Being able to rebound and rebalance oneself is an integral part of mental, emotional and physical well-being and is at the core of resilience. From an embodied perspective, balance is a physical experience of being able to stand up and move around without falling over. What most people don’t think about, however, is that balance is not being rigidly fixated to a certain position, but rather entails falling off center and recovering as quickly as possible. For example, even in a simple activity like walking, we throw ourselves off balance and fall down for a moment until we catch ourselves with the leg swinging forward. 

The Feldenkrais Method of Awareness Through Movement Lessons highlight the experience of falling off center and recovering. They bring awareness to the experience of balance as the absence of rigidity by constructing movement sequences in which students are called to catch oneself, steady and move on. Because of the type of awareness cultivated, students can also realize where they have mental and emotional rigidities that cause them to fixate in one place and fall down. When students can develop more optimal physical balance with detailed awareness of its sensations and components, it translates into more cognitive and emotional balance.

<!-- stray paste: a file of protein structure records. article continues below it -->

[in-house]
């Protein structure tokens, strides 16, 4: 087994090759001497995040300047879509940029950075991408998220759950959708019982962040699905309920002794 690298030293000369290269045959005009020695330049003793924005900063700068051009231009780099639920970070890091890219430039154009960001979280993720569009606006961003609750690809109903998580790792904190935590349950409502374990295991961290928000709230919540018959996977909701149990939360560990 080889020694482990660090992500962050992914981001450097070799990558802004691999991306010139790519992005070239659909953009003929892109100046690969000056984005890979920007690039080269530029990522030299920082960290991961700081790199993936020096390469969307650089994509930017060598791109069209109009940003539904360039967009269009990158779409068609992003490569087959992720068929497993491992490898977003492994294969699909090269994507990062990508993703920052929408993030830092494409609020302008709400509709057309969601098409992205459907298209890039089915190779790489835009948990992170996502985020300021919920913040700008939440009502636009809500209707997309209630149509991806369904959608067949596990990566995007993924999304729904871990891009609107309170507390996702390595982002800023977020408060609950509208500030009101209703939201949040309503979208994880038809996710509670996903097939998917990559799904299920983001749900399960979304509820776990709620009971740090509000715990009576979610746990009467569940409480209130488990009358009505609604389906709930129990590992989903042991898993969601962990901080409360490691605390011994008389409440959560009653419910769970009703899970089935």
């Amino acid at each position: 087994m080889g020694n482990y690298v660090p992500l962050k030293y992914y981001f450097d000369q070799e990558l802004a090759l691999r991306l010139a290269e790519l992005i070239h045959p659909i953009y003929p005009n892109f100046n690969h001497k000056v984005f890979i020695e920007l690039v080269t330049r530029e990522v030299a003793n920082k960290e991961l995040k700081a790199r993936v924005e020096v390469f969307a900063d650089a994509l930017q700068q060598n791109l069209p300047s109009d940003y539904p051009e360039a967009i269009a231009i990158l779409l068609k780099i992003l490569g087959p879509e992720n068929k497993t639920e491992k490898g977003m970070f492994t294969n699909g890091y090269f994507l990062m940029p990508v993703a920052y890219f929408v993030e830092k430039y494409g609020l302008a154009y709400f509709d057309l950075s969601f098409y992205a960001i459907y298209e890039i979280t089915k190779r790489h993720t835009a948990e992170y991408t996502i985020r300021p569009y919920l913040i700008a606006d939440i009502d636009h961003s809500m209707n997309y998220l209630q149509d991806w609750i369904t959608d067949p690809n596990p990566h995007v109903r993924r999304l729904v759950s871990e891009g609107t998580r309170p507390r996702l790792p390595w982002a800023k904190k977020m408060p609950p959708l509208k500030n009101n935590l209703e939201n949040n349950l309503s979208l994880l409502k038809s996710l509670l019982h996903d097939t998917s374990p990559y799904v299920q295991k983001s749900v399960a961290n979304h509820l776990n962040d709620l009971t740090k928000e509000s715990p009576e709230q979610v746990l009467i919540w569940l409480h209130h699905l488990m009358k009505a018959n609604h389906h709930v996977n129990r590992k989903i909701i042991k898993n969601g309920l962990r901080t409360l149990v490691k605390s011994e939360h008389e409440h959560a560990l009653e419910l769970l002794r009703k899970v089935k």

Moving along: It IS THE FIRST DAY OF SPRING! How I love the late light, the promise of long summer days . . . my favorite time of year when I was a child. And still is.

When I was a child?  My mom, being newly 90, is in the mood to get rid of stuff, so this weekend I got a pile of old photos that included by birth announcement:


I don’t know how the years snuck past, but now I’m a grandma of seven (as of last week):


Note the ironic sign: “please call; don’t fall.” If only it were that easy  . . . 

The older grandkids like to go crazy with photo-editing apps on my ipad; I like them, too, for the fun way they take the years (i.e. wrinkles) artfully away without having to resort to the plastic surgeon’s more-permanent-but-kinda-scary methods.  


How my grandkids see me, courtesy of the YouDoodle app.

OK. I guess that is kind of scary in its own way.

But it’s spring! In my heart, yard, and local wild hills!IMG_1481

Happy Muddy, Flowery, Springing Trails!